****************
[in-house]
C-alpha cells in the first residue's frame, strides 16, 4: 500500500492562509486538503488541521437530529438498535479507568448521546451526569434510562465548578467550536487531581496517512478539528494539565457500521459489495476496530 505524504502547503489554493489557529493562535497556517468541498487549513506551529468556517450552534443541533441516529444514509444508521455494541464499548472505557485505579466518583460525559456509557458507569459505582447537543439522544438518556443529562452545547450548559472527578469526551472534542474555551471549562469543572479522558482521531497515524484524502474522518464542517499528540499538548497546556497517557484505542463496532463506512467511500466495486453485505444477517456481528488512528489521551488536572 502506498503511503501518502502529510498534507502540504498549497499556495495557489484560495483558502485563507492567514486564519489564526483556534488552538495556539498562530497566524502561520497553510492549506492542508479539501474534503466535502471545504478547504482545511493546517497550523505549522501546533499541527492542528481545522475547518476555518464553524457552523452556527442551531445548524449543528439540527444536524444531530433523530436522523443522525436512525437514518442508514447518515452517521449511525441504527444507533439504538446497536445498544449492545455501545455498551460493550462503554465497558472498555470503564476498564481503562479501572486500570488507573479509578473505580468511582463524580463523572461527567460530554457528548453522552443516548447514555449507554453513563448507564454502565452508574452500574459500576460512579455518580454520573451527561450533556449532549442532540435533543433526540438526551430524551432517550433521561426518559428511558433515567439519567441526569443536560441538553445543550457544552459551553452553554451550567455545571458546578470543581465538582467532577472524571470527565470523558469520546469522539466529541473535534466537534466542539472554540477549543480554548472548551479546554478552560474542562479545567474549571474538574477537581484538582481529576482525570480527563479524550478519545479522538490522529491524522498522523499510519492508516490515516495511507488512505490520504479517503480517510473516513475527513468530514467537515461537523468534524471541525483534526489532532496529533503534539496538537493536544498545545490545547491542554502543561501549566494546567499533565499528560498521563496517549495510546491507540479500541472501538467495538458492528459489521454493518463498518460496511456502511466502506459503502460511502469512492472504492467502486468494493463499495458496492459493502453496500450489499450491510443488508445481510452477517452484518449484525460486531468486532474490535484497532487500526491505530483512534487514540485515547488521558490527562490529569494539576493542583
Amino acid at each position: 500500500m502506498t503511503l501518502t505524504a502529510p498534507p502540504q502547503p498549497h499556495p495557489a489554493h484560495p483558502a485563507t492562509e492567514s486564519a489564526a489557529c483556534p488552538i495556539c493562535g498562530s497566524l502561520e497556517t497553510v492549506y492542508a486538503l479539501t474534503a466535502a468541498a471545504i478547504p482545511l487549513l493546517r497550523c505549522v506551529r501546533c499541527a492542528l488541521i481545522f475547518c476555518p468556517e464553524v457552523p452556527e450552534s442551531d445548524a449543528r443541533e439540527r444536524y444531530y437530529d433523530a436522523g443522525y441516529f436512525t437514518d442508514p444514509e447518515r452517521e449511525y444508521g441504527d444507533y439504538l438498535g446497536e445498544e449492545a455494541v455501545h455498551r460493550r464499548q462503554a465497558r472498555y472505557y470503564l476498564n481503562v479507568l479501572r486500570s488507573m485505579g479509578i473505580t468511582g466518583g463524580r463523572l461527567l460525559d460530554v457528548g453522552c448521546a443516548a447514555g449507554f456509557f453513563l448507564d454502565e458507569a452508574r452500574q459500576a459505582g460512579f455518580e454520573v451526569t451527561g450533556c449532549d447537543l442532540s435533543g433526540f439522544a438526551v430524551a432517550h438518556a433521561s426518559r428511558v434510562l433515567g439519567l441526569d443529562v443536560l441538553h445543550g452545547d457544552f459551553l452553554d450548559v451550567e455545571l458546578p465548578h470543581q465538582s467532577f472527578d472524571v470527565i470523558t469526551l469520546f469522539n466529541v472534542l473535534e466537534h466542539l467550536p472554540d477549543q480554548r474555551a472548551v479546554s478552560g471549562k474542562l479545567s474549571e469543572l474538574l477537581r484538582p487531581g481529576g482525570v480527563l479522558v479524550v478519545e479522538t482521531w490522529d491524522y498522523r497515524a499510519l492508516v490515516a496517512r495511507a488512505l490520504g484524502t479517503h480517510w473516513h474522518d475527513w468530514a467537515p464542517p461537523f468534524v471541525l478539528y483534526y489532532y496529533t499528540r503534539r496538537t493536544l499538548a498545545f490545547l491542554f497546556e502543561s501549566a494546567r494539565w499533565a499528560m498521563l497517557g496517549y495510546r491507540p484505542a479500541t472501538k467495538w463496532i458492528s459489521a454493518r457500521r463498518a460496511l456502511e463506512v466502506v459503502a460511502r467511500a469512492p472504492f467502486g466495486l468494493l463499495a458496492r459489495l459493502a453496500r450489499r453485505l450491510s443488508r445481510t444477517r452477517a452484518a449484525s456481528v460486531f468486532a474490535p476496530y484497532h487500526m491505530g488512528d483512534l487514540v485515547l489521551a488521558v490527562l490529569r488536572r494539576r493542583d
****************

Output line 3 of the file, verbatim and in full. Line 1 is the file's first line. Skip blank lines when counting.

Amino acid at each position: 500500500m502506498t503511503l501518502t505524504a502529510p498534507p502540504q502547503p498549497h499556495p495557489a489554493h484560495p483558502a485563507t492562509e492567514s486564519a489564526a489557529c483556534p488552538i495556539c493562535g498562530s497566524l502561520e497556517t497553510v492549506y492542508a486538503l479539501t474534503a466535502a468541498a471545504i478547504p482545511l487549513l493546517r497550523c505549522v506551529r501546533c499541527a492542528l488541521i481545522f475547518c476555518p468556517e464553524v457552523p452556527e450552534s442551531d445548524a449543528r443541533e439540527r444536524y444531530y437530529d433523530a436522523g443522525y441516529f436512525t437514518d442508514p444514509e447518515r452517521e449511525y444508521g441504527d444507533y439504538l438498535g446497536e445498544e449492545a455494541v455501545h455498551r460493550r464499548q462503554a465497558r472498555y472505557y470503564l476498564n481503562v479507568l479501572r486500570s488507573m485505579g479509578i473505580t468511582g466518583g463524580r463523572l461527567l460525559d460530554v457528548g453522552c448521546a443516548a447514555g449507554f456509557f453513563l448507564d454502565e458507569a452508574r452500574q459500576a459505582g460512579f455518580e454520573v451526569t451527561g450533556c449532549d447537543l442532540s435533543g433526540f439522544a438526551v430524551a432517550h438518556a433521561s426518559r428511558v434510562l433515567g439519567l441526569d443529562v443536560l441538553h445543550g452545547d457544552f459551553l452553554d450548559v451550567e455545571l458546578p465548578h470543581q465538582s467532577f472527578d472524571v470527565i470523558t469526551l469520546f469522539n466529541v472534542l473535534e466537534h466542539l467550536p472554540d477549543q480554548r474555551a472548551v479546554s478552560g471549562k474542562l479545567s474549571e469543572l474538574l477537581r484538582p487531581g481529576g482525570v480527563l479522558v479524550v478519545e479522538t482521531w490522529d491524522y498522523r497515524a499510519l492508516v490515516a496517512r495511507a488512505l490520504g484524502t479517503h480517510w473516513h474522518d475527513w468530514a467537515p464542517p461537523f468534524v471541525l478539528y483534526y489532532y496529533t499528540r503534539r496538537t493536544l499538548a498545545f490545547l491542554f497546556e502543561s501549566a494546567r494539565w499533565a499528560m498521563l497517557g496517549y495510546r491507540p484505542a479500541t472501538k467495538w463496532i458492528s459489521a454493518r457500521r463498518a460496511l456502511e463506512v466502506v459503502a460511502r467511500a469512492p472504492f467502486g466495486l468494493l463499495a458496492r459489495l459493502a453496500r450489499r453485505l450491510s443488508r445481510t444477517r452477517a452484518a449484525s456481528v460486531f468486532a474490535p476496530y484497532h487500526m491505530g488512528d483512534l487514540v485515547l489521551a488521558v490527562l490529569r488536572r494539576r493542583d